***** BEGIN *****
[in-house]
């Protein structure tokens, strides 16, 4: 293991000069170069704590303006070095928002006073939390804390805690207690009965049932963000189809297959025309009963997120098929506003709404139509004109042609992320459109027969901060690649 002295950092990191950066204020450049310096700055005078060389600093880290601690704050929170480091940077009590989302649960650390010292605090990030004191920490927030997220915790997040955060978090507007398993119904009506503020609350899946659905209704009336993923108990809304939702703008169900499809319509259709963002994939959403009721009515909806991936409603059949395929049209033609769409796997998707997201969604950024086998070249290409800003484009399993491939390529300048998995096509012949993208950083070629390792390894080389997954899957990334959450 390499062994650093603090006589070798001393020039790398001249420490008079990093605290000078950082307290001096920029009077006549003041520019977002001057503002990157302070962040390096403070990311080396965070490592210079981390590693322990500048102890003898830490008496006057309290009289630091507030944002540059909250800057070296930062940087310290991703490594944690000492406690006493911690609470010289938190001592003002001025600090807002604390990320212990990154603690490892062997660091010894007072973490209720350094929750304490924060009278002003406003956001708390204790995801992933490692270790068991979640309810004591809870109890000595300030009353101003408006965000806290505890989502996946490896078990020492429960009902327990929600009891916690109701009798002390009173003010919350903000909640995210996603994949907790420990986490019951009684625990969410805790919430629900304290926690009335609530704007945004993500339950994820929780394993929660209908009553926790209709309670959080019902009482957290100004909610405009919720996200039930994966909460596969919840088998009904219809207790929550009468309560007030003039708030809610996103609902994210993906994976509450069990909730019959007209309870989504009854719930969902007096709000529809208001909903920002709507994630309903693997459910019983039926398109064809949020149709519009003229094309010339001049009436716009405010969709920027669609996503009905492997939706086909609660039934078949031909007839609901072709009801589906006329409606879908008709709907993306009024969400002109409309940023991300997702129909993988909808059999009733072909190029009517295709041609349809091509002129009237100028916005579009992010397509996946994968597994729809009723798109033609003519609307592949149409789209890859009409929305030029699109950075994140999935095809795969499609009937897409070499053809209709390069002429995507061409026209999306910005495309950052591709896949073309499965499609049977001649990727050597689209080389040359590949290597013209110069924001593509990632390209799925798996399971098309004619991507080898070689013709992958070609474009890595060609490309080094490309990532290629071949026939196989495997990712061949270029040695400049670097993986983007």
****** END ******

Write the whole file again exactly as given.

[in-house]
């Protein structure tokens, strides 16, 4: 293991000069170069704590303006070095928002006073939390804390805690207690009965049932963000189809297959025309009963997120098929506003709404139509004109042609992320459109027969901060690649 002295950092990191950066204020450049310096700055005078060389600093880290601690704050929170480091940077009590989302649960650390010292605090990030004191920490927030997220915790997040955060978090507007398993119904009506503020609350899946659905209704009336993923108990809304939702703008169900499809319509259709963002994939959403009721009515909806991936409603059949395929049209033609769409796997998707997201969604950024086998070249290409800003484009399993491939390529300048998995096509012949993208950083070629390792390894080389997954899957990334959450 390499062994650093603090006589070798001393020039790398001249420490008079990093605290000078950082307290001096920029009077006549003041520019977002001057503002990157302070962040390096403070990311080396965070490592210079981390590693322990500048102890003898830490008496006057309290009289630091507030944002540059909250800057070296930062940087310290991703490594944690000492406690006493911690609470010289938190001592003002001025600090807002604390990320212990990154603690490892062997660091010894007072973490209720350094929750304490924060009278002003406003956001708390204790995801992933490692270790068991979640309810004591809870109890000595300030009353101003408006965000806290505890989502996946490896078990020492429960009902327990929600009891916690109701009798002390009173003010919350903000909640995210996603994949907790420990986490019951009684625990969410805790919430629900304290926690009335609530704007945004993500339950994820929780394993929660209908009553926790209709309670959080019902009482957290100004909610405009919720996200039930994966909460596969919840088998009904219809207790929550009468309560007030003039708030809610996103609902994210993906994976509450069990909730019959007209309870989504009854719930969902007096709000529809208001909903920002709507994630309903693997459910019983039926398109064809949020149709519009003229094309010339001049009436716009405010969709920027669609996503009905492997939706086909609660039934078949031909007839609901072709009801589906006329409606879908008709709907993306009024969400002109409309940023991300997702129909993988909808059999009733072909190029009517295709041609349809091509002129009237100028916005579009992010397509996946994968597994729809009723798109033609003519609307592949149409789209890859009409929305030029699109950075994140999935095809795969499609009937897409070499053809209709390069002429995507061409026209999306910005495309950052591709896949073309499965499609049977001649990727050597689209080389040359590949290597013209110069924001593509990632390209799925798996399971098309004619991507080898070689013709992958070609474009890595060609490309080094490309990532290629071949026939196989495997990712061949270029040695400049670097993986983007």